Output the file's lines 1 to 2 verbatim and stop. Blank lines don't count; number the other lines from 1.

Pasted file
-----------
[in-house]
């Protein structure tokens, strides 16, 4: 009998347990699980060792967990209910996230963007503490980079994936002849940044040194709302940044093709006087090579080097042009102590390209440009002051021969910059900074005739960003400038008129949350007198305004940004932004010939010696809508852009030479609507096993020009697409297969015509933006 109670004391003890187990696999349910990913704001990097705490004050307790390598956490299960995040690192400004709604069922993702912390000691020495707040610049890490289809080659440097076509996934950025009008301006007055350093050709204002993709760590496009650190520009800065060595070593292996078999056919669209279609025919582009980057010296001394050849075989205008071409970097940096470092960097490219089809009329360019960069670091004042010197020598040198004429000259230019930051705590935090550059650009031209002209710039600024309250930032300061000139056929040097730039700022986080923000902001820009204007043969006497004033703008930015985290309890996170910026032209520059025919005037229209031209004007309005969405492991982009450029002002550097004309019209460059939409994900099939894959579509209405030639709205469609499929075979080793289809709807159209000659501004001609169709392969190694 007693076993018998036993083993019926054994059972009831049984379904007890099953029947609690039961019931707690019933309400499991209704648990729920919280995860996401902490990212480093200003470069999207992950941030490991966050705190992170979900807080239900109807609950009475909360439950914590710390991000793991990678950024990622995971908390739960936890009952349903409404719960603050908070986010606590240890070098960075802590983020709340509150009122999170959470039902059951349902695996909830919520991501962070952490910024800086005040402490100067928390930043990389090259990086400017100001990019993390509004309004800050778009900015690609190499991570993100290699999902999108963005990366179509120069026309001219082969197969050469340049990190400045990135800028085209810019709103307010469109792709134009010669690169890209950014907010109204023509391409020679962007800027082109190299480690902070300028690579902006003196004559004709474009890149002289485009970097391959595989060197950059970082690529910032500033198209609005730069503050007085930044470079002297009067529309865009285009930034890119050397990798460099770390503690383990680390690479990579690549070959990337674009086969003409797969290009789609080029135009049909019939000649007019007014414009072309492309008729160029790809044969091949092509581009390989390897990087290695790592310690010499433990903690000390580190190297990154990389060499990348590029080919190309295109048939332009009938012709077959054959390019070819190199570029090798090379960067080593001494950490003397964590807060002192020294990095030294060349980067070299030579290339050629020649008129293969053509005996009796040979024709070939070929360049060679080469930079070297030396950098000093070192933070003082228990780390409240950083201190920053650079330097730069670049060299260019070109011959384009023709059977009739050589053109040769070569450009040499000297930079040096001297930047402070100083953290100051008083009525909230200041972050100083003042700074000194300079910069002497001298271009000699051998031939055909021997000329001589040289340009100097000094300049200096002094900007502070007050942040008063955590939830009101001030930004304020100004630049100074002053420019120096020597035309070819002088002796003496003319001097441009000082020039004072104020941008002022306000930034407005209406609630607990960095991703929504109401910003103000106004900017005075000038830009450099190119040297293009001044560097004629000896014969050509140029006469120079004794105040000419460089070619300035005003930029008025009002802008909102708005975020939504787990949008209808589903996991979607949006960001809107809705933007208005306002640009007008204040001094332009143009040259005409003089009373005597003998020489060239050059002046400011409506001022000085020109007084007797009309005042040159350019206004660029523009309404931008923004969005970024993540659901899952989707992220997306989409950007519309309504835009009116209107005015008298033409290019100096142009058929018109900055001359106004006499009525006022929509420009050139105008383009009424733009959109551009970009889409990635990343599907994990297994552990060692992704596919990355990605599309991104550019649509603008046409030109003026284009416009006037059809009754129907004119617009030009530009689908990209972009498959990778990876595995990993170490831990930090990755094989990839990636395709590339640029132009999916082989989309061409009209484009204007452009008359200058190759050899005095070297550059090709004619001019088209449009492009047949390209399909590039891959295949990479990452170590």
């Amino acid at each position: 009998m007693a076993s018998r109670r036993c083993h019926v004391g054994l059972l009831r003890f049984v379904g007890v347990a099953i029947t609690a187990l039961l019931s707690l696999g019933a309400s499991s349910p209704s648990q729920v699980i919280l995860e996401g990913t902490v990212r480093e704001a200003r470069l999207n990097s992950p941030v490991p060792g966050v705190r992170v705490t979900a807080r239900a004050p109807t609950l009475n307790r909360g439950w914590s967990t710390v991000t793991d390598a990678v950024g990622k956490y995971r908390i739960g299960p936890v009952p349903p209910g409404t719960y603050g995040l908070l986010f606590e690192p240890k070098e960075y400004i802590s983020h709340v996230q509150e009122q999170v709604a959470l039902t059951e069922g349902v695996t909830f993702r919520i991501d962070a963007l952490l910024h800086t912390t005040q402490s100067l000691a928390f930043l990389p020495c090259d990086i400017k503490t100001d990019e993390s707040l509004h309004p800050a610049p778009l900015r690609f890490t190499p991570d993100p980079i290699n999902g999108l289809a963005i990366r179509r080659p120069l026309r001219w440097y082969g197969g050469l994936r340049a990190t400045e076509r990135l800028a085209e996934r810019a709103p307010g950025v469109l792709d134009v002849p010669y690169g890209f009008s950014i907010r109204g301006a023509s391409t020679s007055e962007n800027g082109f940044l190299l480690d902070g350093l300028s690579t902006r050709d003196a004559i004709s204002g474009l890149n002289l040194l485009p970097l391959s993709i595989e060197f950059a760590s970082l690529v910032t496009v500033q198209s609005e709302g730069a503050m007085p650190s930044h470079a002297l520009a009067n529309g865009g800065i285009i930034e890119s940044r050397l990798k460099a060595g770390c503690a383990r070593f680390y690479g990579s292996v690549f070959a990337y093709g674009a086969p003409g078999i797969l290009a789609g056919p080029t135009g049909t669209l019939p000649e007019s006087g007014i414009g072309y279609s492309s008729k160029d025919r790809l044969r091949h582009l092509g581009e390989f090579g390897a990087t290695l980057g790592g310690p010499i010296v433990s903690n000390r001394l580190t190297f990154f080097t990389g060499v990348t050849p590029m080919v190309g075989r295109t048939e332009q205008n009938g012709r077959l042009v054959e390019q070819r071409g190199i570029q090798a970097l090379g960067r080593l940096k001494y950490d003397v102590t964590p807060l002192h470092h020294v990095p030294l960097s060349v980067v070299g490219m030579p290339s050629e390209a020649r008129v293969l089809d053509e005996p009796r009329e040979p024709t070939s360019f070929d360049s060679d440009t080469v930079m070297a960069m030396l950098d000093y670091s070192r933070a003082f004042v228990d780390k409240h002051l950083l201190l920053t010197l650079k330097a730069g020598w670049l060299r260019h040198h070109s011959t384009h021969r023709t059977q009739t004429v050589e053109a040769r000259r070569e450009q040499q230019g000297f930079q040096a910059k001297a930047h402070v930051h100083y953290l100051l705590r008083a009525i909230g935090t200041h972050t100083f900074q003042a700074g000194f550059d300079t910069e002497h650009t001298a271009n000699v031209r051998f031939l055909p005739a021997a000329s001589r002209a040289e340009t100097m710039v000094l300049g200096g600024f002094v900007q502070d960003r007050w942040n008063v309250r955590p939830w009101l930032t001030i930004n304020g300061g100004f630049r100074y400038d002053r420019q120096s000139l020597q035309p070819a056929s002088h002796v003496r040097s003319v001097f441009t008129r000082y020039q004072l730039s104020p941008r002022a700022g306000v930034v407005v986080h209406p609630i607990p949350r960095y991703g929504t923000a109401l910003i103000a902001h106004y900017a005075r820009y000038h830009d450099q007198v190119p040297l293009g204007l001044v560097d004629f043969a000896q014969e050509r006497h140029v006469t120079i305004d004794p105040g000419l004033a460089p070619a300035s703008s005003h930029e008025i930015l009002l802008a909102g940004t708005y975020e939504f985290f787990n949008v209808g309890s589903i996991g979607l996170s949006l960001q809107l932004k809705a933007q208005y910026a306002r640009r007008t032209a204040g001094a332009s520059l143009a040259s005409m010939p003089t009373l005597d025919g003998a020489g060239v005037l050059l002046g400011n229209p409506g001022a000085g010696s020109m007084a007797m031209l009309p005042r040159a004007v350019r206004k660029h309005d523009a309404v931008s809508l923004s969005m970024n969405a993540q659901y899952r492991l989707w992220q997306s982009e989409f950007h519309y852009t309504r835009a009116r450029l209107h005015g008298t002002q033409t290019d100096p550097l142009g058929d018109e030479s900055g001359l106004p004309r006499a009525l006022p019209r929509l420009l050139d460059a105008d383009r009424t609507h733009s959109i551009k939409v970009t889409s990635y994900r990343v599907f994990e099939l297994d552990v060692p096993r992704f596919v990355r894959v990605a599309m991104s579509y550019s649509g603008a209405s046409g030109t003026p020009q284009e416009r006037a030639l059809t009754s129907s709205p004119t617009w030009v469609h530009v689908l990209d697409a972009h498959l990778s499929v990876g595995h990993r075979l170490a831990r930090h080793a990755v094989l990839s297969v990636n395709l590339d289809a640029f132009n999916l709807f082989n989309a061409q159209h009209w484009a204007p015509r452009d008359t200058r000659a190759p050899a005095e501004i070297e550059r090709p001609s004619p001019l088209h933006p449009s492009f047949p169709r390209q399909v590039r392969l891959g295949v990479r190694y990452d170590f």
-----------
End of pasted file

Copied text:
[in-house]
């Protein structure tokens, strides 16, 4: 009998347990699980060792967990209910996230963007503490980079994936002849940044040194709302940044093709006087090579080097042009102590390209440009002051021969910059900074005739960003400038008129949350007198305004940004932004010939010696809508852009030479609507096993020009697409297969015509933006 109670004391003890187990696999349910990913704001990097705490004050307790390598956490299960995040690192400004709604069922993702912390000691020495707040610049890490289809080659440097076509996934950025009008301006007055350093050709204002993709760590496009650190520009800065060595070593292996078999056919669209279609025919582009980057010296001394050849075989205008071409970097940096470092960097490219089809009329360019960069670091004042010197020598040198004429000259230019930051705590935090550059650009031209002209710039600024309250930032300061000139056929040097730039700022986080923000902001820009204007043969006497004033703008930015985290309890996170910026032209520059025919005037229209031209004007309005969405492991982009450029002002550097004309019209460059939409994900099939894959579509209405030639709205469609499929075979080793289809709807159209000659501004001609169709392969190694 007693076993018998036993083993019926054994059972009831049984379904007890099953029947609690039961019931707690019933309400499991209704648990729920919280995860996401902490990212480093200003470069999207992950941030490991966050705190992170979900807080239900109807609950009475909360439950914590710390991000793991990678950024990622995971908390739960936890009952349903409404719960603050908070986010606590240890070098960075802590983020709340509150009122999170959470039902059951349902695996909830919520991501962070952490910024800086005040402490100067928390930043990389090259990086400017100001990019993390509004309004800050778009900015690609190499991570993100290699999902999108963005990366179509120069026309001219082969197969050469340049990190400045990135800028085209810019709103307010469109792709134009010669690169890209950014907010109204023509391409020679962007800027082109190299480690902070300028690579902006003196004559004709474009890149002289485009970097391959595989060197950059970082690529910032500033198209609005730069503050007085930044470079002297009067529309865009285009930034890119050397990798460099770390503690383990680390690479990579690549070959990337674009086969003409797969290009789609080029135009049909019939000649007019007014414009072309492309008729160029790809044969091949092509581009390989390897990087290695790592310690010499433990903690000390580190190297990154990389060499990348590029080919190309295109048939332009009938012709077959054959390019070819190199570029090798090379960067080593001494950490003397964590807060002192020294990095030294060349980067070299030579290339050629020649008129293969053509005996009796040979024709070939070929360049060679080469930079070297030396950098000093070192933070003082228990780390409240950083201190920053650079330097730069670049060299260019070109011959384009023709059977009739050589053109040769070569450009040499000297930079040096001297930047402070100083953290100051008083009525909230200041972050100083003042700074000194300079910069002497001298271009000699051998031939055909021997000329001589040289340009100097000094300049200096002094900007502070007050942040008063955590939830009101001030930004304020100004630049100074002053420019120096020597035309070819002088002796003496003319001097441009000082020039004072104020941008002022306000930034407005209406609630607990960095991703929504109401910003103000106004900017005075000038830009450099190119040297293009001044560097004629000896014969050509140029006469120079004794105040000419460089070619300035005003930029008025009002802008909102708005975020939504787990949008209808589903996991979607949006960001809107809705933007208005306002640009007008204040001094332009143009040259005409003089009373005597003998020489060239050059002046400011409506001022000085020109007084007797009309005042040159350019206004660029523009309404931008923004969005970024993540659901899952989707992220997306989409950007519309309504835009009116209107005015008298033409290019100096142009058929018109900055001359106004006499009525006022929509420009050139105008383009009424733009959109551009970009889409990635990343599907994990297994552990060692992704596919990355990605599309991104550019649509603008046409030109003026284009416009006037059809009754129907004119617009030009530009689908990209972009498959990778990876595995990993170490831990930090990755094989990839990636395709590339640029132009999916082989989309061409009209484009204007452009008359200058190759050899005095070297550059090709004619001019088209449009492009047949390209399909590039891959295949990479990452170590």